California Farm Bureau Seeks Air Pollution Exemption

Medical, Community, Environmental Groups Seek to Defend EPA Rule


Anne Harper, Earthjustice: 510-550-6725

A coalition of medical, environmental, and community groups filed papers in the Ninth Circuit Court of Appeals today asking for intervenor status to help defend a decision by the US Environmental Protection Agency to regulate air pollution from large agricultural operations in California. The Central Valley of California has three of the nation’s four metropolitan areas with the worst ozone pollution: Fresno, Bakersfield, and Visalia-Tulare-Porterville.

The rule was challenged in July 22, 2002 by the California Farm Bureau Federation in an attempt to resurrect a loophole provided by the California State Legislature from Clean Air Act permitting requirements that big agriculture has enjoyed since 1976.

The request for intervention was filed was by Earthjustice and the Environmental Law and Justice Clinic on behalf of a coalition of groups including: the Medical Advocates for Healthy Air, Sierra Club, Natural Resources Defense Council, Our Children’s Earth Foundation and Communities for a Better Environment.

On November 30, 2001, the EPA approved California’s permitting programs for major sources of air pollution, known as Title V under the Clean Air Act, which contained an illegal exemption for agricultural sources. In January 2002, the same coalition of community, health, and environmental groups went to court to bring California agriculture under the same permitting requirements as those faced by every other industry in the state. In May 2002, the U.S. Environmental Protection Agency settled three consolidated lawsuits and brought an end to California’s agricultural exemption by agreeing to regulate major sources of agricultural air pollution.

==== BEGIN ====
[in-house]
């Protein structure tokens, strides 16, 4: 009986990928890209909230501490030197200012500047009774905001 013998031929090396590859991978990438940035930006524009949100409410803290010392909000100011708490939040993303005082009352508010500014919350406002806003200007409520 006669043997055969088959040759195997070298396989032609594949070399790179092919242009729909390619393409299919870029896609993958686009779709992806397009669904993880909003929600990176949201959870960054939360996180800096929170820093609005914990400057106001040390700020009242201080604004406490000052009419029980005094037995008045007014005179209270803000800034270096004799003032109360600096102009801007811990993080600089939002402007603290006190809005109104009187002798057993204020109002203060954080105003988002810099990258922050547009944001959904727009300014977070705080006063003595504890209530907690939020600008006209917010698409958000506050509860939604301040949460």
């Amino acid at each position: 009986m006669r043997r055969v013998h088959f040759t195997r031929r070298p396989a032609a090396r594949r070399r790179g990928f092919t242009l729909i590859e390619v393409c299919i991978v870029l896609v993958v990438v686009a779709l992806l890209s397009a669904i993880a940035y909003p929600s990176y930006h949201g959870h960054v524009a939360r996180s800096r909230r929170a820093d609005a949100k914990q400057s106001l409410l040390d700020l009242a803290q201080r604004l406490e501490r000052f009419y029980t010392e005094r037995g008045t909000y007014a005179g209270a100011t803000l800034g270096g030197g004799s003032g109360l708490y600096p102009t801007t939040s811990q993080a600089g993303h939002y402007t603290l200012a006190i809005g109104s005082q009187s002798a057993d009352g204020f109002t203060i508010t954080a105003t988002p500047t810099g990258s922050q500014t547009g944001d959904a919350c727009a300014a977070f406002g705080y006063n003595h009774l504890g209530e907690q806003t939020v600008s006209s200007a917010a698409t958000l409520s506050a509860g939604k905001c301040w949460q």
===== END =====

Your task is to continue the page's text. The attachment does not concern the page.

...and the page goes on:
In the settlement, the EPA agreed to find that California was not properly implementing the permitting requirements of the Clean Air Act and proposed to withdraw its approval of California’s Title V program. Agriculture has been shielded from state regulation by a provision of state law that prohibits local air districts from requiring permits for “any equipment used in agricultural operations in the growing of crops or the raising of fowl or animals.”

“Giant factory farms represent one of the largest sources of air pollution in the San Joaquin Valley, said Anne Harper, an attorney with Earthjustice who is representing the coalition. “Major sources of air pollution must be regulated as such. Every sector must do its part to help clean the air in a region so polluted that public health officials have reported alarming increases in asthma and other respiratory problems.”

Agricultural pollution comes from diesel irrigation pumps, farming equipment, livestock waste from giant dairy, poultry, and beef factory farms as well as pesticide application and dust kicked up from fields and unpaved roads.

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